Bonhoeffer uses a similar phrase 'worldly Christianity'. It's J Gresham Machen that I want to line up most closely with. See his Christianity and culture here. Having done commentaries on Proverbs (Heavenly Wisdom) and Song of Songs (Heavenly Love), a matching title for Ecclesiastes would be Heavenly Worldliness. For my stance on worldliness, see 3 posts here.

Banner UK 2017 Session 6 S Ferguson

Having looked at the conversion of Paul we came tonight to his communion with Christ. He may well be saying in Philippians 3 that he was actually disinherited. He actually knew loss. It is possible to lose something and still highly value it. With Paul he both lost everything and willingly lost it. Here, said Dr Ferguson, Paul homologates (express agreement with or approval of) his loss. He shows a detachment that Calvin expresses as a "contempt for this present life" without despising life itself.
Thomas Chalmers speaks of the "expulsive power of a new affection" that lies behind this great change.
What is to have communion with Christ? Three things
1. Coming to know Christ
This is at the heart of New Covenant faith. In Galatians 4 he speaks of not knowing God and then coming to know him. In the Sermon on the Mount it is not that the false believer is refused entry because he does not know Christ but because Christ does not know him. This is not a reference to election bu the whole idea of being known by Christ. It is the same in Galatians 4.
His use of my Lord in verse 8 is a reminder that this is not really about Paul but about the Lord Jesus, the one to whom every knee shall bow.
If Christ is my Lord then it will show. He must be at the centre of Christian ministry not other things. We must truly be Christ centred.
Here is an encouragement and a challenge then.
2. It is rooted in a communion with Christ that involves being found in him.
This is exepegetical (explanatory) of knowing Christ and being united to him. The being found in him here is for justification. The importance of faith is that it is all of grace. Faith itself is not a contributory factor.
The importance of this is that this righteousness is not in us but in him. It is imputed to us but it remains his. Therefore it cannot be added to or taken away. When we grasp this it delivers us, at a stroke, from the idea that progress in sanctification contributes to our justification.
When we see this we see what an impact the Roman view had on Luther and then what an even greater impact the true Protestant doctrine had.
"I meditated night and day on those words until at last, by the mercy of God, I paid attention to their context: "The justice of God is revealed in it, as it is written: 'The just person lives by faith.'" I began to understand that in this verse the justice of God is that by which the just person lives by a gift of God, that is by faith. I began to understand that this verse means that the justice of God is revealed through the Gospel, but it is a passive justice, i.e. that by which the merciful God justifies us by faith, as it is written: "The just person lives by faith." All at once I felt that I had been born again and entered into paradise itself through open gates. Immediately I saw the whole of Scripture in a different light."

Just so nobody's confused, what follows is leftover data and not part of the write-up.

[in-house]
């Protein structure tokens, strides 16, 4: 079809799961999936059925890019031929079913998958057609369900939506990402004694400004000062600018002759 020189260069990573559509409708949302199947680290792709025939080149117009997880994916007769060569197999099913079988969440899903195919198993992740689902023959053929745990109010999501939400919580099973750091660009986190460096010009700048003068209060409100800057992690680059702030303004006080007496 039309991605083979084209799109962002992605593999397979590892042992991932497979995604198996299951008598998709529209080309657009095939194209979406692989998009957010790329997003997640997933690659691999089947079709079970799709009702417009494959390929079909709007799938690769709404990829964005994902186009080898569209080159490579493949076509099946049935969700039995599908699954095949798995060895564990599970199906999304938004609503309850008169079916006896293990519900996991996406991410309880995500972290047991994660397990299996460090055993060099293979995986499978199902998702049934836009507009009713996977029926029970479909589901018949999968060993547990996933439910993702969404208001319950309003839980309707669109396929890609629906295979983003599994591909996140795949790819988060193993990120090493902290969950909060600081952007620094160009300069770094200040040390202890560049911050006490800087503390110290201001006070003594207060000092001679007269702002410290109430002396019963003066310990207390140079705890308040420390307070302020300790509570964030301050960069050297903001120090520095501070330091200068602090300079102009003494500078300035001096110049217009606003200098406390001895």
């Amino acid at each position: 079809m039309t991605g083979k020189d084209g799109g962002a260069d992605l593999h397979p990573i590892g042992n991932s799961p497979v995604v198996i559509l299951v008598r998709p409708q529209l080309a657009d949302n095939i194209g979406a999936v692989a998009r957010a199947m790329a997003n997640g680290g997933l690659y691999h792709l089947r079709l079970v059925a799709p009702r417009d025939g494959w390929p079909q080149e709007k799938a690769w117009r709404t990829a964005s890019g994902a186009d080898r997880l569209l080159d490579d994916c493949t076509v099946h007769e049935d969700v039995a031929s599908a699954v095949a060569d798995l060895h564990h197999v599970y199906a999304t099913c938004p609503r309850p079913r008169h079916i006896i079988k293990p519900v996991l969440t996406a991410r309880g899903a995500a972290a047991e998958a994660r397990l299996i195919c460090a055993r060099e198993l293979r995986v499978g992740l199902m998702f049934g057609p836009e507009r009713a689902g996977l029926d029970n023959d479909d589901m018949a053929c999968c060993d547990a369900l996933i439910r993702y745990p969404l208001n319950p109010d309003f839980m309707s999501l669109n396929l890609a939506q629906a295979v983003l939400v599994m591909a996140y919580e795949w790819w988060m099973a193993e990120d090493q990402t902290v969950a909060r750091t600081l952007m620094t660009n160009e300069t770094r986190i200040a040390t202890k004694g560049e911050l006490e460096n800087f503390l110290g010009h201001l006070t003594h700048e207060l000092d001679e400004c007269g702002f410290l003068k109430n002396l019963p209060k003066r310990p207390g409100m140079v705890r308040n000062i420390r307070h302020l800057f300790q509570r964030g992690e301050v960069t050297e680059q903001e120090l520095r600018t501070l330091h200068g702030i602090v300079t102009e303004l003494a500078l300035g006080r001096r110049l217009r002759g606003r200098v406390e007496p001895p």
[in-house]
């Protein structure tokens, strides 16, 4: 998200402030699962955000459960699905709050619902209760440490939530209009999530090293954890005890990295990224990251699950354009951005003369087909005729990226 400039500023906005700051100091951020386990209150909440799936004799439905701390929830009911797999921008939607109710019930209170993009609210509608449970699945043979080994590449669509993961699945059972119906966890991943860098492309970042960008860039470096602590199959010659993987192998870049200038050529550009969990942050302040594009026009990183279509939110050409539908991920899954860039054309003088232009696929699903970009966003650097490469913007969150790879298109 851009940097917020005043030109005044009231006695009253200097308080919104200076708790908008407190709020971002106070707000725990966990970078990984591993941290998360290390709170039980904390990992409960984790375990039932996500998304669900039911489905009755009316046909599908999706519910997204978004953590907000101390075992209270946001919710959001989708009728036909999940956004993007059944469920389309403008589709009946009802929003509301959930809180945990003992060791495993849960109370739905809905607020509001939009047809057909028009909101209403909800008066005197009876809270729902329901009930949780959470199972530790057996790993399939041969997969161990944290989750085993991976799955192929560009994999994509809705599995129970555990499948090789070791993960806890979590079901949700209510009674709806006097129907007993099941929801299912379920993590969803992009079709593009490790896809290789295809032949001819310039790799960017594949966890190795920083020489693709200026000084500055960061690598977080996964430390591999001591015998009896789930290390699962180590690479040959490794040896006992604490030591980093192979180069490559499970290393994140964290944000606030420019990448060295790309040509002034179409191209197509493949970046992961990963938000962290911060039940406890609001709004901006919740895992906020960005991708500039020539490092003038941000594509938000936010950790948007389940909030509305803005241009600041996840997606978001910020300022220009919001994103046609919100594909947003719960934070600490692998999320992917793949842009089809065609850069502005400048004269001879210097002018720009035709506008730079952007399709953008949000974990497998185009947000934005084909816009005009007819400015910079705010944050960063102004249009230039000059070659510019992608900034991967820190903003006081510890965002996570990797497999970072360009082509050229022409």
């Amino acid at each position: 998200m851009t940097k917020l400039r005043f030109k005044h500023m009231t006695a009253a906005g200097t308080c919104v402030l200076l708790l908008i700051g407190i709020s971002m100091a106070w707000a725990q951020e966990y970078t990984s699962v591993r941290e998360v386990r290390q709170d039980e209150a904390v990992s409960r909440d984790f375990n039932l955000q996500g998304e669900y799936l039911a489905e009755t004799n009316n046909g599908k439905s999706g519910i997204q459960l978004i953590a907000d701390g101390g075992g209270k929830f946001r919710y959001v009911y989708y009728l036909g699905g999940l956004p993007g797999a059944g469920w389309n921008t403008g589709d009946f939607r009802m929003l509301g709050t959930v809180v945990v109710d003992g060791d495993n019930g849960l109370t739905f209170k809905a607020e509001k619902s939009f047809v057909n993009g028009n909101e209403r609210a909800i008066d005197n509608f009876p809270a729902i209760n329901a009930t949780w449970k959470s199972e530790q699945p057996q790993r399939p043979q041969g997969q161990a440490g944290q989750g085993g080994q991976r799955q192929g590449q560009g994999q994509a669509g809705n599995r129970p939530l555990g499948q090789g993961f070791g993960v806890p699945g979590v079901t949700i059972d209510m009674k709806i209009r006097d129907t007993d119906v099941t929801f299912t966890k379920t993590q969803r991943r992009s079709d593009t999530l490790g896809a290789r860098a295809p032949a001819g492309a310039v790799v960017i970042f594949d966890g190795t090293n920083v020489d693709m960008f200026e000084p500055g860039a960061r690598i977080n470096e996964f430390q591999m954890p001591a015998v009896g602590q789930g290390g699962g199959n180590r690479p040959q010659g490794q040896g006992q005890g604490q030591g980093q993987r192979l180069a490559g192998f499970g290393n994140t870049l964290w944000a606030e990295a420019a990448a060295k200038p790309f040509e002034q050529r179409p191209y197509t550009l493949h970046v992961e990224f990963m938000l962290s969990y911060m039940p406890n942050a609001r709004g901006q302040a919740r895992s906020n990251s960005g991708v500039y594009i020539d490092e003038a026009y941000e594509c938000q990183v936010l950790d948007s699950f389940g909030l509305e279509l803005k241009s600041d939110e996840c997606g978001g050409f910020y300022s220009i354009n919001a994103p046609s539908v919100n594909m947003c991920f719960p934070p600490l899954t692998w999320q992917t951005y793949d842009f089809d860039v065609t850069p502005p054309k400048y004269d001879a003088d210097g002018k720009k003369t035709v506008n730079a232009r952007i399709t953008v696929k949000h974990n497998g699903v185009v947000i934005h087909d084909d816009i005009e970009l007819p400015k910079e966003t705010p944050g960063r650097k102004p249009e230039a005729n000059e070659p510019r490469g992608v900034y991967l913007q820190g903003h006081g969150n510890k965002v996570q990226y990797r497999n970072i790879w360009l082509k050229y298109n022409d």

If we are righteous in Christ we are as righteous as Jesus Christ himself! This is why we boldly approach the eternal throne and make our claims.
3. It means becoming conformed to Christ
10, 11 I want to know Christ – yes, to know the power of his resurrection and participation in his sufferings, becoming like him in his death, and so, somehow, attaining to the resurrection from the dead.
Paul begins with the risen Christ. That is where the Christian life begins. Here he is speaking about the outward change that comes to the Christian (as well as within). There is no suggestion that he is going to contribute anything but he has this idea of greater and greater service and suffering in order to share in the fruit and triumph of Christ. Even in the Old Testament we see it. Take Joseph as an example or Ruth and Naomi. Daniel.
You embrace Christ in his totality,Paul sees. There is an imprinting by the Spirit according to the pattern with the Son. Think of the oil of suffering and glory flowing down from the High Priest's head to the people.
Paul speaks of this too in 2 Corinthians 12 - strength made perfect in weakness. There is not just a strength that comes from being in Christ but a weakness too. 2 Corinthians 4:10-12
We always carry around in our body the death of Jesus, so that the life of Jesus may also be revealed in our body. For we who are alive are always being given over to death for Jesus’ sake, so that his life may also be revealed in our mortal body. So then, death is at work in us, but life is at work in you.
There is a cruciformity principle that will produce life in others. Where did Paul learn this? We come back to Stephen. This is the single clearest illustration (apart from Christ himself) of death producing life
We closed with an illustration where a converted Arab recently knelt for baptism (sprinkling) just as others have been seen kneeling to be beheaded. At ordinations the new minister often kneels - again a pointer to our calling.
Once again superb!

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